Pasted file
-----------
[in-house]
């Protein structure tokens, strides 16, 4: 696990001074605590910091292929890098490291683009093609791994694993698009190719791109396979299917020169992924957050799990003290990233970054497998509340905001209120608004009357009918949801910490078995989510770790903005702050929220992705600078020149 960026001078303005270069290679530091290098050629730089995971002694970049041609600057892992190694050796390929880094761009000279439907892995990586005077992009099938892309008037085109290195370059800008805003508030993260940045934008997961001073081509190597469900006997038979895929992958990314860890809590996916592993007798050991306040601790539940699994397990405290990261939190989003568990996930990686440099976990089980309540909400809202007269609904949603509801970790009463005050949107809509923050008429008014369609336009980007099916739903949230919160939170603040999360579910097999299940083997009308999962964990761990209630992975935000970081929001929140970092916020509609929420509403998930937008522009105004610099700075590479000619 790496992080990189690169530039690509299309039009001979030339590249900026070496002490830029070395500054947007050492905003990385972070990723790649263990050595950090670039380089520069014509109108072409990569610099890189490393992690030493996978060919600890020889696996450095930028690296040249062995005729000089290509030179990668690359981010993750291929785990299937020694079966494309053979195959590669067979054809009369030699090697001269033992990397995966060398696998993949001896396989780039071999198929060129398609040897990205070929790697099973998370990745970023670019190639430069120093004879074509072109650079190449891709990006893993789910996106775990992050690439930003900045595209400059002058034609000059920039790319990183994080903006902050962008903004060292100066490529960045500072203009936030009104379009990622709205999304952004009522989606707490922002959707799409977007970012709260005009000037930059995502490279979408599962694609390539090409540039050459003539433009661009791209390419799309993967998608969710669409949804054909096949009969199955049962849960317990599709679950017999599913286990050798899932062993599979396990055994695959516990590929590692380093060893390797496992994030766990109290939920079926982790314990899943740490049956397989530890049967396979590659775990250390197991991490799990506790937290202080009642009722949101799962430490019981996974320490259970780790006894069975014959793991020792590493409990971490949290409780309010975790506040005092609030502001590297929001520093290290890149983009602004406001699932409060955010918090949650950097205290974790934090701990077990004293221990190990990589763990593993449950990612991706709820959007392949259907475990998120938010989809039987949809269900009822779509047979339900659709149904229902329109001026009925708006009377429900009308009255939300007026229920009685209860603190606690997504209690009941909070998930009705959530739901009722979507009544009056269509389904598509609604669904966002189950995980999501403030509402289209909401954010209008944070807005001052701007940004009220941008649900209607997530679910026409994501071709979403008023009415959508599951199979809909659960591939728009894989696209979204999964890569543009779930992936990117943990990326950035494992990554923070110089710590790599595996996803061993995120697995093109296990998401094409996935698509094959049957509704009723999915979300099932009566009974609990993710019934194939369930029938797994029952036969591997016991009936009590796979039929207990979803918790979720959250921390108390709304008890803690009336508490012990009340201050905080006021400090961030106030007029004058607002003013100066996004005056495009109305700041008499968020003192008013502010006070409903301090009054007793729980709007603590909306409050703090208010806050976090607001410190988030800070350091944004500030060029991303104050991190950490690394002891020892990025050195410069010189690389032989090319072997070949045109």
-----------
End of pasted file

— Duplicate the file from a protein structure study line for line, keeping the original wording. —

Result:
[in-house]
């Protein structure tokens, strides 16, 4: 696990001074605590910091292929890098490291683009093609791994694993698009190719791109396979299917020169992924957050799990003290990233970054497998509340905001209120608004009357009918949801910490078995989510770790903005702050929220992705600078020149 960026001078303005270069290679530091290098050629730089995971002694970049041609600057892992190694050796390929880094761009000279439907892995990586005077992009099938892309008037085109290195370059800008805003508030993260940045934008997961001073081509190597469900006997038979895929992958990314860890809590996916592993007798050991306040601790539940699994397990405290990261939190989003568990996930990686440099976990089980309540909400809202007269609904949603509801970790009463005050949107809509923050008429008014369609336009980007099916739903949230919160939170603040999360579910097999299940083997009308999962964990761990209630992975935000970081929001929140970092916020509609929420509403998930937008522009105004610099700075590479000619 790496992080990189690169530039690509299309039009001979030339590249900026070496002490830029070395500054947007050492905003990385972070990723790649263990050595950090670039380089520069014509109108072409990569610099890189490393992690030493996978060919600890020889696996450095930028690296040249062995005729000089290509030179990668690359981010993750291929785990299937020694079966494309053979195959590669067979054809009369030699090697001269033992990397995966060398696998993949001896396989780039071999198929060129398609040897990205070929790697099973998370990745970023670019190639430069120093004879074509072109650079190449891709990006893993789910996106775990992050690439930003900045595209400059002058034609000059920039790319990183994080903006902050962008903004060292100066490529960045500072203009936030009104379009990622709205999304952004009522989606707490922002959707799409977007970012709260005009000037930059995502490279979408599962694609390539090409540039050459003539433009661009791209390419799309993967998608969710669409949804054909096949009969199955049962849960317990599709679950017999599913286990050798899932062993599979396990055994695959516990590929590692380093060893390797496992994030766990109290939920079926982790314990899943740490049956397989530890049967396979590659775990250390197991991490799990506790937290202080009642009722949101799962430490019981996974320490259970780790006894069975014959793991020792590493409990971490949290409780309010975790506040005092609030502001590297929001520093290290890149983009602004406001699932409060955010918090949650950097205290974790934090701990077990004293221990190990990589763990593993449950990612991706709820959007392949259907475990998120938010989809039987949809269900009822779509047979339900659709149904229902329109001026009925708006009377429900009308009255939300007026229920009685209860603190606690997504209690009941909070998930009705959530739901009722979507009544009056269509389904598509609604669904966002189950995980999501403030509402289209909401954010209008944070807005001052701007940004009220941008649900209607997530679910026409994501071709979403008023009415959508599951199979809909659960591939728009894989696209979204999964890569543009779930992936990117943990990326950035494992990554923070110089710590790599595996996803061993995120697995093109296990998401094409996935698509094959049957509704009723999915979300099932009566009974609990993710019934194939369930029938797994029952036969591997016991009936009590796979039929207990979803918790979720959250921390108390709304008890803690009336508490012990009340201050905080006021400090961030106030007029004058607002003013100066996004005056495009109305700041008499968020003192008013502010006070409903301090009054007793729980709007603590909306409050703090208010806050976090607001410190988030800070350091944004500030060029991303104050991190950490690394002891020892990025050195410069010189690389032989090319072997070949045109």